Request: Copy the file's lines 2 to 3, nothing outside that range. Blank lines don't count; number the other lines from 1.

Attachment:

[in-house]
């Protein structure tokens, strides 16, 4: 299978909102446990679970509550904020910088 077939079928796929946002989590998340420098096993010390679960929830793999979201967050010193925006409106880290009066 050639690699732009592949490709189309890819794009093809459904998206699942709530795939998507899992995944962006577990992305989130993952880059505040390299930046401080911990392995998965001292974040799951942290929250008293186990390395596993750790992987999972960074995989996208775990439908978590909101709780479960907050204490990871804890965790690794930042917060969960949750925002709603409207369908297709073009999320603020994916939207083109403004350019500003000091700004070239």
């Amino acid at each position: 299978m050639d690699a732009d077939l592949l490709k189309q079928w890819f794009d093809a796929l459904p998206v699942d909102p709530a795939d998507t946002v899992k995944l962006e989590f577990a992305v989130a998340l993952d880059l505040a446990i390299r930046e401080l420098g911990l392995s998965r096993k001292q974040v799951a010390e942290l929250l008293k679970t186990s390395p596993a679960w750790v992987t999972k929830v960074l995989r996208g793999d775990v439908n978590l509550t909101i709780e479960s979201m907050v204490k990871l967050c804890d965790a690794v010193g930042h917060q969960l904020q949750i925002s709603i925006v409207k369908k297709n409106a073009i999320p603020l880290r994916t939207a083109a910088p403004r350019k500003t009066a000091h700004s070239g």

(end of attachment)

């Protein structure tokens, strides 16, 4: 299978909102446990679970509550904020910088 077939079928796929946002989590998340420098096993010390679960929830793999979201967050010193925006409106880290009066 050639690699732009592949490709189309890819794009093809459904998206699942709530795939998507899992995944962006577990992305989130993952880059505040390299930046401080911990392995998965001292974040799951942290929250008293186990390395596993750790992987999972960074995989996208775990439908978590909101709780479960907050204490990871804890965790690794930042917060969960949750925002709603409207369908297709073009999320603020994916939207083109403004350019500003000091700004070239």
């Amino acid at each position: 299978m050639d690699a732009d077939l592949l490709k189309q079928w890819f794009d093809a796929l459904p998206v699942d909102p709530a795939d998507t946002v899992k995944l962006e989590f577990a992305v989130a998340l993952d880059l505040a446990i390299r930046e401080l420098g911990l392995s998965r096993k001292q974040v799951a010390e942290l929250l008293k679970t186990s390395p596993a679960w750790v992987t999972k929830v960074l995989r996208g793999d775990v439908n978590l509550t909101i709780e479960s979201m907050v204490k990871l967050c804890d965790a690794v010193g930042h917060q969960l904020q949750i925002s709603i925006v409207k369908k297709n409106a073009i999320p603020l880290r994916t939207a083109a910088p403004r350019k500003t009066a000091h700004s070239g």